I’ve wanted to talk about this for eons. It’s something that started bugging me back in my internship days and continues to do so 40 years later. In my mind, there are two types of people who work in our line of business. There are the “practitioners” and there are the “professionals.”
Understanding the difference between an issue and a crisis is the first step in understanding what is required for managing both. Unfortunately, many organizations and professionals don’t yet know the difference, and therefore suffer unnecessary consequences when presented with an issue, particularly on social media.
“Opportunity is missed by most people because it is dressed in overalls and looks like work.” – Thomas Jefferson. What does this quote mean to you? Do you find it amazing that a quote said by a man who was born over 250 years ago is still relevant? Psh…I know I do.
As you may know, I love spending time on Twitter. I’m meeting new people every day who share similar interests. Most of the people I follow contribute to the community with information on PR, PR 2.0, Social Media, technology, marketing, branding and business. When someone requests to be my friend, I still take the time to review his/her profile and I check out any links to websites, if they are provided. I also review their tweet stream to see if they share a passion and enthusiasm for the subjects that I like and see if they discuss articles or topics that have retweet potential. It’s really important that when you make a connection with someone on Twitter, from that point forward the communication is meaningful and you’re finding value from your new friendship. After all, social networking takes time and energy. From experience, I can say that it’s worth the commitment it, if you can grow your network, learn from others and create some mutually beneficial relationships.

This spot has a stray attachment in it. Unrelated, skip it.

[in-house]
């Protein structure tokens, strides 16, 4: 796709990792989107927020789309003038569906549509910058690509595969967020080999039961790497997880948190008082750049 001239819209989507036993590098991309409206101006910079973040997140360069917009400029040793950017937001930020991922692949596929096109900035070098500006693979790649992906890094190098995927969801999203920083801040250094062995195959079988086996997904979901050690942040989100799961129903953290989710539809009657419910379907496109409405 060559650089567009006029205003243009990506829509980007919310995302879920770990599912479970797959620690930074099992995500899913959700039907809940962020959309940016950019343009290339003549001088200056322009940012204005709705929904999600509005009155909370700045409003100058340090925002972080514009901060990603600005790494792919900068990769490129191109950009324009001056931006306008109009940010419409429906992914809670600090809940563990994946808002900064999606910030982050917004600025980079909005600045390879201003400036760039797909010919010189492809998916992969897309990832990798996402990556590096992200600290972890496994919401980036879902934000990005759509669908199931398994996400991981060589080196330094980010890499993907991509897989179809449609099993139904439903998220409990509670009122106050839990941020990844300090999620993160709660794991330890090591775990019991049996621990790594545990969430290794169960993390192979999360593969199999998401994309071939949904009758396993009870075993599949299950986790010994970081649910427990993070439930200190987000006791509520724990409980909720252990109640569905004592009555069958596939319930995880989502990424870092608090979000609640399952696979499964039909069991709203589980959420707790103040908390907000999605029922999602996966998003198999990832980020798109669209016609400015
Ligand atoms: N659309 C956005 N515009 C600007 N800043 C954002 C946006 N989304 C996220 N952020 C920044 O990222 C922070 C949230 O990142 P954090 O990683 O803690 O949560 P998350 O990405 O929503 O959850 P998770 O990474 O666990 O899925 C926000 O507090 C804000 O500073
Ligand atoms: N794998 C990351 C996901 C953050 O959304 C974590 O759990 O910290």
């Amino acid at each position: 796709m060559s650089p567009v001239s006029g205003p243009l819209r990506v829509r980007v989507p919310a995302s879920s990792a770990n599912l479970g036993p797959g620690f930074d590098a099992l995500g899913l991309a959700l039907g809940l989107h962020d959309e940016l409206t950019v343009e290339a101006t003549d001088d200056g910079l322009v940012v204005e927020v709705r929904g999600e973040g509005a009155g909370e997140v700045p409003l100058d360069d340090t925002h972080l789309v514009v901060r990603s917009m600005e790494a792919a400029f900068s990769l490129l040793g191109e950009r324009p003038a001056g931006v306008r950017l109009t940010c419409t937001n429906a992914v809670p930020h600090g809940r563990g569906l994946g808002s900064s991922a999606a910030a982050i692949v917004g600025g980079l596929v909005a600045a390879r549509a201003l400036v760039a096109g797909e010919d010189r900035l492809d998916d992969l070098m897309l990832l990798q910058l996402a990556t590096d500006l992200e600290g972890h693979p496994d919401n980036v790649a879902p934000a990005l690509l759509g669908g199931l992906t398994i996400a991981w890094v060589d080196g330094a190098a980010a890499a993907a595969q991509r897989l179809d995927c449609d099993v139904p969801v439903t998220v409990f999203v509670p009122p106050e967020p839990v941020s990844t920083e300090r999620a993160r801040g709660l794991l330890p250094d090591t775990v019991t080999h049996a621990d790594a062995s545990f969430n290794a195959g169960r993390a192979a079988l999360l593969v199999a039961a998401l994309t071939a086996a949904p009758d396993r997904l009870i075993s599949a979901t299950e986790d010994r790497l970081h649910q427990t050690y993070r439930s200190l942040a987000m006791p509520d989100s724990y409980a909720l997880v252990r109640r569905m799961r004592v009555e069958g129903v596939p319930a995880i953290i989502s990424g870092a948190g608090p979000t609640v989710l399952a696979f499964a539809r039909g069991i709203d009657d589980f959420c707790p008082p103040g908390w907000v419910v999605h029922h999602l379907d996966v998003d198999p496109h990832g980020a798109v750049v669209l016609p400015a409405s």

The blog post “Is PR Right for Me?” generated a lot of interest this past week. I thought it would be great to do a reverse interview with a PR student. I wanted to get a future professional’s perspective on the public relations industry, focusing on the excitement and challenges that a student experiences today. Angela Hernandez, who is the president of PRSSA at CMU, participated in the interview. She is pursuing her degree in integrative public relations and will be graduating from CMU in May 2010. You can also check out Angela’s blog, In The Lede, where she discusses her journey as a PR student.